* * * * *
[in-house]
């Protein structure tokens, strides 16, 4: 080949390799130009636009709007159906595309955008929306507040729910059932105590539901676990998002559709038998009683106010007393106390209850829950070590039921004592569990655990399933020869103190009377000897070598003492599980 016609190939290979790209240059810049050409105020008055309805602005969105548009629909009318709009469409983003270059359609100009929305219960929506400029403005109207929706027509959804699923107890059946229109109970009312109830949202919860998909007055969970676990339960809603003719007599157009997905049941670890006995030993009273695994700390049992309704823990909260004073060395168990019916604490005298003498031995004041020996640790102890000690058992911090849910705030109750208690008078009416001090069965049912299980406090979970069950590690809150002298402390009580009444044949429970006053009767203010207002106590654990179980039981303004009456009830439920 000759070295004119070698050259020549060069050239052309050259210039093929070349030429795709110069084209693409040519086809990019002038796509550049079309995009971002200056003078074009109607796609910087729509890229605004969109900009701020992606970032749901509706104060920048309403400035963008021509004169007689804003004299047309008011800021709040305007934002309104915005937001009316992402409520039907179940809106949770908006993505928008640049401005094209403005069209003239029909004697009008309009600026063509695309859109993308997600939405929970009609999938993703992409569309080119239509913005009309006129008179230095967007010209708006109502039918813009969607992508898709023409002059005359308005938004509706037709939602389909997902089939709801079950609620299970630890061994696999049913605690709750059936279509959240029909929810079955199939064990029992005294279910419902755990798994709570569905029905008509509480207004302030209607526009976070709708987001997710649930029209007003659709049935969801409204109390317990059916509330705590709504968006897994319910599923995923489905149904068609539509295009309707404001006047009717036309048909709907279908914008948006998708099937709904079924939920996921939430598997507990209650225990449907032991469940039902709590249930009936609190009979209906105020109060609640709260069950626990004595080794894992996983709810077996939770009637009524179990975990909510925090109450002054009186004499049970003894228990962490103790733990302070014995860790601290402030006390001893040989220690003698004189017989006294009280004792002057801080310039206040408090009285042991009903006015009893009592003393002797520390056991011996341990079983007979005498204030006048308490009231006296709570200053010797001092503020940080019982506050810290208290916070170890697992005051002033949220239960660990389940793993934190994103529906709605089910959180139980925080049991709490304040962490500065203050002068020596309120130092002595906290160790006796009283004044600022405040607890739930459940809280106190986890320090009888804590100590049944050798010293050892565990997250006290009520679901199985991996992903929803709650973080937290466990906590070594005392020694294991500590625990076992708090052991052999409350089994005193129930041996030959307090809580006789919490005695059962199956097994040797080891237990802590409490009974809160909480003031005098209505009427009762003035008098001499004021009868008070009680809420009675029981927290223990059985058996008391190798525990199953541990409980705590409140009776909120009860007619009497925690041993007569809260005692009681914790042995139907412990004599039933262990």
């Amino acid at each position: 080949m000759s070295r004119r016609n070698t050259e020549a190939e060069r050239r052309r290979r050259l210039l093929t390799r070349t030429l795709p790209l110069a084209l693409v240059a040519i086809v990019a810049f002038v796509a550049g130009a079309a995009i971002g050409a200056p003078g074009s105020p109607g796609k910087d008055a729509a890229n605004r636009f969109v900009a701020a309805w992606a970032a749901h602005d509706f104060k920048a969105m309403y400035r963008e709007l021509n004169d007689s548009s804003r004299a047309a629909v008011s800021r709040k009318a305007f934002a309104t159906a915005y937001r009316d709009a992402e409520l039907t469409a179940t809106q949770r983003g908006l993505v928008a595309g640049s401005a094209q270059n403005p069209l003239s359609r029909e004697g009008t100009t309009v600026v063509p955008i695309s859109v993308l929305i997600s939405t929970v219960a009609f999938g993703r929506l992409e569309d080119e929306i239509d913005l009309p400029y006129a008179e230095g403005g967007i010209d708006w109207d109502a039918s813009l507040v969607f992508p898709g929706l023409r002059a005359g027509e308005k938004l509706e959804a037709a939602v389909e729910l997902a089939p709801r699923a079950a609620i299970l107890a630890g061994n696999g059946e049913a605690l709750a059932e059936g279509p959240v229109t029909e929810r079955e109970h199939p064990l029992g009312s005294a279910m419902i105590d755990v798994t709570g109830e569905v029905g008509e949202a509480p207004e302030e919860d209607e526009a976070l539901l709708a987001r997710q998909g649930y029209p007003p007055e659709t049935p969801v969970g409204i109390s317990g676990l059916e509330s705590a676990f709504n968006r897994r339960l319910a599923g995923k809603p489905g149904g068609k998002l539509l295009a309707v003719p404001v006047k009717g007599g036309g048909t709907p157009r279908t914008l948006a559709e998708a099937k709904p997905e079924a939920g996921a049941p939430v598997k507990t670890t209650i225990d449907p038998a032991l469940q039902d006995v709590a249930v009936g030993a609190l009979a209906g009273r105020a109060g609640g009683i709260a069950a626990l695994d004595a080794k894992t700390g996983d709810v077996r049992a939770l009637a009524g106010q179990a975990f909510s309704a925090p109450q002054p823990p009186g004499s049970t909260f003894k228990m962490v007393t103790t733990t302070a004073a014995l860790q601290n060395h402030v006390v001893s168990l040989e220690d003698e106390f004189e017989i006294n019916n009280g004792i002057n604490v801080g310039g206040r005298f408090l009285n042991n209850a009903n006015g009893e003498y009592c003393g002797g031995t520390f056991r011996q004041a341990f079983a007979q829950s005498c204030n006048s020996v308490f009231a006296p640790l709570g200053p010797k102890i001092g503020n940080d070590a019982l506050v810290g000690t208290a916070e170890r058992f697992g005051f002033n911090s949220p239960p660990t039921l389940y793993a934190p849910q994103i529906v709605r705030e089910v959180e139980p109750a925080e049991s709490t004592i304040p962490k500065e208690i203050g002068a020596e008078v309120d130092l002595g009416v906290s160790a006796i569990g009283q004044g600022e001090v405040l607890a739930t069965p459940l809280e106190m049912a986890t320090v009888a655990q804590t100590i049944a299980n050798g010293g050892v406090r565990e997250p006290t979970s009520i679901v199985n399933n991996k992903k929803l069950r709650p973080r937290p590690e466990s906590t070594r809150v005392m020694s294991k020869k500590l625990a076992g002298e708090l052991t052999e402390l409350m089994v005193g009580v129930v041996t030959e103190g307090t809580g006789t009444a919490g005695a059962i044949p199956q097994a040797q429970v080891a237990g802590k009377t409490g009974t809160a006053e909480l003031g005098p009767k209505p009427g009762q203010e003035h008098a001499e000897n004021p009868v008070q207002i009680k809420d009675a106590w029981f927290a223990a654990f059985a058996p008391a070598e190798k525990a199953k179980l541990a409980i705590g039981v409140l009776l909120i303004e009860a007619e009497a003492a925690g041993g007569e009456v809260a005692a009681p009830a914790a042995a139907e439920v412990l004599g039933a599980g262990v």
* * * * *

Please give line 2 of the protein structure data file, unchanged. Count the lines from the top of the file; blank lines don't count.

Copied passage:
């Protein structure tokens, strides 16, 4: 080949390799130009636009709007159906595309955008929306507040729910059932105590539901676990998002559709038998009683106010007393106390209850829950070590039921004592569990655990399933020869103190009377000897070598003492599980 016609190939290979790209240059810049050409105020008055309805602005969105548009629909009318709009469409983003270059359609100009929305219960929506400029403005109207929706027509959804699923107890059946229109109970009312109830949202919860998909007055969970676990339960809603003719007599157009997905049941670890006995030993009273695994700390049992309704823990909260004073060395168990019916604490005298003498031995004041020996640790102890000690058992911090849910705030109750208690008078009416001090069965049912299980406090979970069950590690809150002298402390009580009444044949429970006053009767203010207002106590654990179980039981303004009456009830439920 000759070295004119070698050259020549060069050239052309050259210039093929070349030429795709110069084209693409040519086809990019002038796509550049079309995009971002200056003078074009109607796609910087729509890229605004969109900009701020992606970032749901509706104060920048309403400035963008021509004169007689804003004299047309008011800021709040305007934002309104915005937001009316992402409520039907179940809106949770908006993505928008640049401005094209403005069209003239029909004697009008309009600026063509695309859109993308997600939405929970009609999938993703992409569309080119239509913005009309006129008179230095967007010209708006109502039918813009969607992508898709023409002059005359308005938004509706037709939602389909997902089939709801079950609620299970630890061994696999049913605690709750059936279509959240029909929810079955199939064990029992005294279910419902755990798994709570569905029905008509509480207004302030209607526009976070709708987001997710649930029209007003659709049935969801409204109390317990059916509330705590709504968006897994319910599923995923489905149904068609539509295009309707404001006047009717036309048909709907279908914008948006998708099937709904079924939920996921939430598997507990209650225990449907032991469940039902709590249930009936609190009979209906105020109060609640709260069950626990004595080794894992996983709810077996939770009637009524179990975990909510925090109450002054009186004499049970003894228990962490103790733990302070014995860790601290402030006390001893040989220690003698004189017989006294009280004792002057801080310039206040408090009285042991009903006015009893009592003393002797520390056991011996341990079983007979005498204030006048308490009231006296709570200053010797001092503020940080019982506050810290208290916070170890697992005051002033949220239960660990389940793993934190994103529906709605089910959180139980925080049991709490304040962490500065203050002068020596309120130092002595906290160790006796009283004044600022405040607890739930459940809280106190986890320090009888804590100590049944050798010293050892565990997250006290009520679901199985991996992903929803709650973080937290466990906590070594005392020694294991500590625990076992708090052991052999409350089994005193129930041996030959307090809580006789919490005695059962199956097994040797080891237990802590409490009974809160909480003031005098209505009427009762003035008098001499004021009868008070009680809420009675029981927290223990059985058996008391190798525990199953541990409980705590409140009776909120009860007619009497925690041993007569809260005692009681914790042995139907412990004599039933262990």